Today’s Impromptus, “The Superb Mitt Romney,” has provoked a reaction, predictably (and gratifyingly). Have four bits from four letters.
In this column, I talk a little about the instant revision that can take place after an election. The truth about the campaign is sometimes thrown out the window. I relate a particular memory of 1984. That was an exciting and turbulent election. At the end, Reagan pulled away, winning 49 states to 1. Then everyone said, “What a yawner. Reagan’s landslide was inevitable.” Dishonest, I believe.
I was stationed in Germany during the ’84 campaign, and our news came from the Armed Forces Network, Stars and Stripes, and local German TV. All of them breathlessly reported a tight campaign all fall.
With the time difference, we went to bed on Election Night before the polls closed even in some East Coast states, and it was very odd to wake up the next morning to hear them reporting on a Reagan landslide as though they had been expecting it all along.
Another reader writes,
I was a Newt man through and through, but Romney gained my respect as the campaign unfolded . . .
Many of the commentators, as you say, have no clue about practical politics — its challenges and requirements. Getting elected to office is no simple thing. I’ve been an activist for a long time. I’ve licked envelopes and managed statewide campaigns. I’m as conservative as one can be, but I also keep in mind the cliché: Politics is the art of the possible.
Our third reader:
One of the reasons for the degree of venom against Romney is that the stakes in this election were just so damned high. That does not excuse some of the dumb or vicious things that conservatives have written, but it helps explain them.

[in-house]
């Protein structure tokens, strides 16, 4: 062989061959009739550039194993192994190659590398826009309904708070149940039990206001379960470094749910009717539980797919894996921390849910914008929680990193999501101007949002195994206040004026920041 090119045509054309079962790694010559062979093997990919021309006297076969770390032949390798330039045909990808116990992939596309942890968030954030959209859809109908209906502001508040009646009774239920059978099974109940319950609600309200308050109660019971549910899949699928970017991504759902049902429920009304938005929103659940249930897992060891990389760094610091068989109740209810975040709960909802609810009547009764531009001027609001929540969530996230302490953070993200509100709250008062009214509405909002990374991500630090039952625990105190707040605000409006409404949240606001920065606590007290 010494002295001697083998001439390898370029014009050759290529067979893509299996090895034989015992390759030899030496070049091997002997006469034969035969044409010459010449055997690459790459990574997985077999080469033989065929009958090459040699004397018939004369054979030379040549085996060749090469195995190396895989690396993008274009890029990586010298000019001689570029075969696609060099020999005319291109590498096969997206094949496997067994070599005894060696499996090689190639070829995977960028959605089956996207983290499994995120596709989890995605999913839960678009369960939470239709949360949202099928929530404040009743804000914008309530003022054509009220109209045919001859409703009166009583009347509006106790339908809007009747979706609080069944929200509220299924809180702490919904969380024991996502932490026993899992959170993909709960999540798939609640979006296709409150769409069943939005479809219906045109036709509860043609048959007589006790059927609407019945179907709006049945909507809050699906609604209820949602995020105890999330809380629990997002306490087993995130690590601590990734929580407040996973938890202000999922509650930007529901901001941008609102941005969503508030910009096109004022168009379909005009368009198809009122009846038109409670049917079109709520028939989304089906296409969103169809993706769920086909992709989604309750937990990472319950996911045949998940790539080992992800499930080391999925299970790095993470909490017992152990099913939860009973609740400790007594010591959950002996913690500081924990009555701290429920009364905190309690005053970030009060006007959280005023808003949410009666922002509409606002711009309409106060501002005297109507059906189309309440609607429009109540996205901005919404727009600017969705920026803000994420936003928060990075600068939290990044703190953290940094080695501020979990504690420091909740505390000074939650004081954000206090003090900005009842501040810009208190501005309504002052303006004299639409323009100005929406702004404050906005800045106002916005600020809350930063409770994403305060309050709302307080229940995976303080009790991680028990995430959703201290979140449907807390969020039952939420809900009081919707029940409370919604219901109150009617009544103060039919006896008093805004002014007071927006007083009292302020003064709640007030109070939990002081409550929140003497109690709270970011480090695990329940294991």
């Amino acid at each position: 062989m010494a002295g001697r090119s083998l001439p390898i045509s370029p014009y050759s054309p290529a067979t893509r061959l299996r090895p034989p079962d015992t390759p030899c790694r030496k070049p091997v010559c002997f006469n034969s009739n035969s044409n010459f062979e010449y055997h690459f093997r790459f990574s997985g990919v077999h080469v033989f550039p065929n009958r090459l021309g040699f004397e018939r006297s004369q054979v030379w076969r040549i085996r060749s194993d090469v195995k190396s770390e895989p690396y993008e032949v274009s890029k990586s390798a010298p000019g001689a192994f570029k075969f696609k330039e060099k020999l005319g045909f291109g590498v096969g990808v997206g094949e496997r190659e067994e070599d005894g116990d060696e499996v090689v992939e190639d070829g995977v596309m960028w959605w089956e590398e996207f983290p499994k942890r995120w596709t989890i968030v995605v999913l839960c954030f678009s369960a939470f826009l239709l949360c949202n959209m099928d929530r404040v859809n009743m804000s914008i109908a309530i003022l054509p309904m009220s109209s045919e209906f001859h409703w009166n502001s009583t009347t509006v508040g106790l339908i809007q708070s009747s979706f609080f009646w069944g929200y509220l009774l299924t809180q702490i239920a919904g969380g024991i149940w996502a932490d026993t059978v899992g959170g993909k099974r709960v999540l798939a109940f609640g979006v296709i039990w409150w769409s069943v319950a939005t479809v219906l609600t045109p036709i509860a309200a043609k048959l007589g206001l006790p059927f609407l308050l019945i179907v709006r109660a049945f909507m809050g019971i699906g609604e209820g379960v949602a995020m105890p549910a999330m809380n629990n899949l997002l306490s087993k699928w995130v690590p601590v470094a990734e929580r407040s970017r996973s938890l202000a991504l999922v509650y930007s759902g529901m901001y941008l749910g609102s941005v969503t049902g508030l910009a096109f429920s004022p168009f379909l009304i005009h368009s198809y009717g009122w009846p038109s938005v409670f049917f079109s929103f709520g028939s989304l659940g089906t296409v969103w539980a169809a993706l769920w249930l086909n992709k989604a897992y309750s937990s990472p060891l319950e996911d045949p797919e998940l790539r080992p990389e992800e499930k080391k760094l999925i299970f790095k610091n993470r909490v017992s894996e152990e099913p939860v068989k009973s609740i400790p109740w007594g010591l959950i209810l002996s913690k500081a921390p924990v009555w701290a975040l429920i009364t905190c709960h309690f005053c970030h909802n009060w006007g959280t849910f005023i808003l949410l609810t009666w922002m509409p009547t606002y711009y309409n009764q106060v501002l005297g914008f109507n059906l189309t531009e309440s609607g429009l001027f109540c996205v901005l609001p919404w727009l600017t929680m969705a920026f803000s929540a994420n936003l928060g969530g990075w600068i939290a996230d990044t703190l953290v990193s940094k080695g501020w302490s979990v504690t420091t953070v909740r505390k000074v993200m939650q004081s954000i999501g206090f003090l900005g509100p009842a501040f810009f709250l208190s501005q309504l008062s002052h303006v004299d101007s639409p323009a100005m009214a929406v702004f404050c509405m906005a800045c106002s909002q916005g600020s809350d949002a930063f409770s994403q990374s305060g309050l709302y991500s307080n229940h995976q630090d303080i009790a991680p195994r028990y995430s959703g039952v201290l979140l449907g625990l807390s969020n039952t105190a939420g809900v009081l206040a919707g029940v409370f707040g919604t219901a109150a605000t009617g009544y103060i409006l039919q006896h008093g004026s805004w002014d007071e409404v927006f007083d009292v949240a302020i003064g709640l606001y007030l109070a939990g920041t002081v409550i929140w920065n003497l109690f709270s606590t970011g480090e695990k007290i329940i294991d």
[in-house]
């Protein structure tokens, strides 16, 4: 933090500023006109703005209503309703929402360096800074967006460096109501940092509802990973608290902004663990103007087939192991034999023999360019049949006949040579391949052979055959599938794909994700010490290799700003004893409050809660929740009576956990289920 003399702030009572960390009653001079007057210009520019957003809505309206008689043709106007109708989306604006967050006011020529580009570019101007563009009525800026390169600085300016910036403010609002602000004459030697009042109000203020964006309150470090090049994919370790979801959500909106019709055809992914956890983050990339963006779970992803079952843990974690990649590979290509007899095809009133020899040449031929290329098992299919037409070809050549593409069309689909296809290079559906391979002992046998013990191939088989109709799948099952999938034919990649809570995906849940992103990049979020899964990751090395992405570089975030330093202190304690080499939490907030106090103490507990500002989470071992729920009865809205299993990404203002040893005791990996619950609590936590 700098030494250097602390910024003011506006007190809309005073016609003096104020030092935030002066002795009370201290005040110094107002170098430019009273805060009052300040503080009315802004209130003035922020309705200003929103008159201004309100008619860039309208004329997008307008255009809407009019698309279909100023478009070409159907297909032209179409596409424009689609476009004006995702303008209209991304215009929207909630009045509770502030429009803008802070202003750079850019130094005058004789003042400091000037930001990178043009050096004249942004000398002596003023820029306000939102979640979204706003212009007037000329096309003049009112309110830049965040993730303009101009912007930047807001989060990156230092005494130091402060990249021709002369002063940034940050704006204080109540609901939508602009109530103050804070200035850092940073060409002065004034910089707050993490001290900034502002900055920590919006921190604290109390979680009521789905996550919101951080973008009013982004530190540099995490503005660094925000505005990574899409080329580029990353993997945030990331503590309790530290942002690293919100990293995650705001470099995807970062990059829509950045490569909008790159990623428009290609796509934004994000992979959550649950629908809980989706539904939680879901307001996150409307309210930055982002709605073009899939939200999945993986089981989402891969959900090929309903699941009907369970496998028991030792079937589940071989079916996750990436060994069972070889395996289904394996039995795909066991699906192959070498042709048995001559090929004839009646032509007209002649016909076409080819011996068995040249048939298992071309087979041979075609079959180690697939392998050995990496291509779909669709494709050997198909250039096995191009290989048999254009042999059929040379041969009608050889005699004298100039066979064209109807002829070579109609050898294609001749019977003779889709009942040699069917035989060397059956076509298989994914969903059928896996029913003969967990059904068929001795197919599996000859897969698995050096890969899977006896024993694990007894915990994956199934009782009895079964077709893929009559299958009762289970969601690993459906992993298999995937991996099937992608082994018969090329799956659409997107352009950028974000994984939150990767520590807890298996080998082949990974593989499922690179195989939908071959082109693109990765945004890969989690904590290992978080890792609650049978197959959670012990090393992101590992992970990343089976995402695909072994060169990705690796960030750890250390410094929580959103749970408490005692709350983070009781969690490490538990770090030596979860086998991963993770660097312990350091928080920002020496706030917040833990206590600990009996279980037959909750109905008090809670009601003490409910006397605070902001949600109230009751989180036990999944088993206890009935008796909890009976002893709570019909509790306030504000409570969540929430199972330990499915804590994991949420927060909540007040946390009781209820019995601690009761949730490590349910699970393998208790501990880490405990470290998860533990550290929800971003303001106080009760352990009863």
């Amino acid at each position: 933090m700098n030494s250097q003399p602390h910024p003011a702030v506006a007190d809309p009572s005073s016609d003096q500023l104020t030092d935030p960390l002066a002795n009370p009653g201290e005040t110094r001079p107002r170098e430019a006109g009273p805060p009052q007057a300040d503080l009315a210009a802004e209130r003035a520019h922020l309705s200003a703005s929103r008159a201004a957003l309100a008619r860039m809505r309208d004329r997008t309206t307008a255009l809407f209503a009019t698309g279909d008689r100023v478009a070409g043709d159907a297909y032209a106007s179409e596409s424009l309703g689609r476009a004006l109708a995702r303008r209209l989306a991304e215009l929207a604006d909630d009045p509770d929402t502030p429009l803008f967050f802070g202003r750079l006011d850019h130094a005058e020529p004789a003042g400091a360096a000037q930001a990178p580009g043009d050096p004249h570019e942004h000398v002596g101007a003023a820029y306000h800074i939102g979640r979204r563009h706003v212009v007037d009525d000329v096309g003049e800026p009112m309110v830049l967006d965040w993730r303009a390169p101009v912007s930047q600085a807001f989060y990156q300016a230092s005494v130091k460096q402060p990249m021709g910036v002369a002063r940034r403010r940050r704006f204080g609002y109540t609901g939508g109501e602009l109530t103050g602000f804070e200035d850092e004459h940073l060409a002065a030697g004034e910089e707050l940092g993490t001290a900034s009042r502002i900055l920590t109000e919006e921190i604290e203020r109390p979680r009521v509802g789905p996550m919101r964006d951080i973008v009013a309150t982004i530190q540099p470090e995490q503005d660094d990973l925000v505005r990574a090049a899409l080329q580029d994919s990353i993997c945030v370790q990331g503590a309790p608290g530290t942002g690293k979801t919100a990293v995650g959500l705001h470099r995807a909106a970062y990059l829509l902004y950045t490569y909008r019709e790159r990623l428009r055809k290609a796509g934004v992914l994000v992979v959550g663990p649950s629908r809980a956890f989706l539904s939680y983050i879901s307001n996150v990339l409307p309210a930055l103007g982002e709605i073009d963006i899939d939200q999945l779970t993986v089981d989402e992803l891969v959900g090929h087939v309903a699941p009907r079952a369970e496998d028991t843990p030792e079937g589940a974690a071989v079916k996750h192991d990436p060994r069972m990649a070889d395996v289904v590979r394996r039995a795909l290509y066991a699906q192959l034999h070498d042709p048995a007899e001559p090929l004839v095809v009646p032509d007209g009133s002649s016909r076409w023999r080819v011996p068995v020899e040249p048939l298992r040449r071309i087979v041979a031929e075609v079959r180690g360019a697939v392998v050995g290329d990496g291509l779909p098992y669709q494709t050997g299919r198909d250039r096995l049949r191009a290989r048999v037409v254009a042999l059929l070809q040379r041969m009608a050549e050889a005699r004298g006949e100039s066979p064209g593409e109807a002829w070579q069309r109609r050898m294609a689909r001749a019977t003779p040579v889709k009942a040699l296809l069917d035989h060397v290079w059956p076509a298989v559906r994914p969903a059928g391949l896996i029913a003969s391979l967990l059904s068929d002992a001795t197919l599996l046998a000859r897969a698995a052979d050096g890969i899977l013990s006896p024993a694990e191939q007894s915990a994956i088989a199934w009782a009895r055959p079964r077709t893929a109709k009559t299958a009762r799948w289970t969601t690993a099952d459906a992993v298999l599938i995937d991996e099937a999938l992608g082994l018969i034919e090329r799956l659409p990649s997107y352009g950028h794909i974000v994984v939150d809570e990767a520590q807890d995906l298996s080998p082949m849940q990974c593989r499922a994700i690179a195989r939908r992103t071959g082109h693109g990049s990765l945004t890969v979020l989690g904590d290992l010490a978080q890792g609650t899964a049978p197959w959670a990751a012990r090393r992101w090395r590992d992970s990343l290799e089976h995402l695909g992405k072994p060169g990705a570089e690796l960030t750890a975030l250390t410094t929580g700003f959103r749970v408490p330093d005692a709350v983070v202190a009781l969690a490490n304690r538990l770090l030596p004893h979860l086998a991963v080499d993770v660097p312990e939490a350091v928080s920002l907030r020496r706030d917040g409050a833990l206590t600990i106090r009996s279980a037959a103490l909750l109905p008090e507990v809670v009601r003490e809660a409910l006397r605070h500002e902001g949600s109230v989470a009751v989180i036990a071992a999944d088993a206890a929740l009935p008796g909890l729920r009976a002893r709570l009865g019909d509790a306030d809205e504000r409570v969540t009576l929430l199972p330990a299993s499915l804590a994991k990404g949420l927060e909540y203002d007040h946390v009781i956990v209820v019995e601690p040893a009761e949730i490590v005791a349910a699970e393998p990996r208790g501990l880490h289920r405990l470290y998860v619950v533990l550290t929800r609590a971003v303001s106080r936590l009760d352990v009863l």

Yes, Romney was a “superb” human being, but he was far from a superb politician. He was largely a self-made businessman and developed instincts and skills appropriate to that world. He never had to endure the Darwinian struggle among sewer rats that professional politicians do to survive to the next level.
I don’t know. It’s not nothing to win a governorship and a major-party presidential nomination. I’m still working on dog-catcher.
Anyway, the final letter:
A quick anecdote: A good friend of mine is a physician in the military, stationed at Camp Pendleton. He and his wife attend a chapel that is also attended by one of the Romneys’ sons. A couple of weeks after the election, they were late to chapel, and went to sit in the foyer. There were Mitt and Ann, quietly sitting on a couch.
My friend’s wife burst into tears and gave Mitt a big hug, letting him know how proud they were of him. Mitt was gracious during this spectacle, repeatedly thanking her for the support and her husband’s service.
Why she was crying? Because she’s a tired military wife. Because she has four children and is nervous about the country they’ll inherit as adults. Because she saw in Mitt someone who understands the challenges her family is facing and would work to fix them. She saw lost opportunity in the rejection of a great candidate for president, who has been successful at just about everything he’s been tasked to do.